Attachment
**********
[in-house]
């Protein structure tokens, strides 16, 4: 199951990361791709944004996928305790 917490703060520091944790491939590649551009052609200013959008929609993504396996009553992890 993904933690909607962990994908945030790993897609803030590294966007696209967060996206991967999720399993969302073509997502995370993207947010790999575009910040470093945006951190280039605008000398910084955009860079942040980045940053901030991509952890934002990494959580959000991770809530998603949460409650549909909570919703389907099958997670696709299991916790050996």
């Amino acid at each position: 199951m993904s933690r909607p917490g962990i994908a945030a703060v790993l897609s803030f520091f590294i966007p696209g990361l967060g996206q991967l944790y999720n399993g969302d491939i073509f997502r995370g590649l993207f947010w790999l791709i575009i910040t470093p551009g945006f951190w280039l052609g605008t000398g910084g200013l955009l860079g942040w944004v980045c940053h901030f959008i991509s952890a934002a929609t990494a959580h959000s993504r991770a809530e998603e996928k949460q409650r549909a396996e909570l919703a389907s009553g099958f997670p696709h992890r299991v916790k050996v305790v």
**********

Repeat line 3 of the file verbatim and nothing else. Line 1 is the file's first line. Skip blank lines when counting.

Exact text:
């Amino acid at each position: 199951m993904s933690r909607p917490g962990i994908a945030a703060v790993l897609s803030f520091f590294i966007p696209g990361l967060g996206q991967l944790y999720n399993g969302d491939i073509f997502r995370g590649l993207f947010w790999l791709i575009i910040t470093p551009g945006f951190w280039l052609g605008t000398g910084g200013l955009l860079g942040w944004v980045c940053h901030f959008i991509s952890a934002a929609t990494a959580h959000s993504r991770a809530e998603e996928k949460q409650r549909a396996e909570l919703a389907s009553g099958f997670p696709h992890r299991v916790k050996v305790v």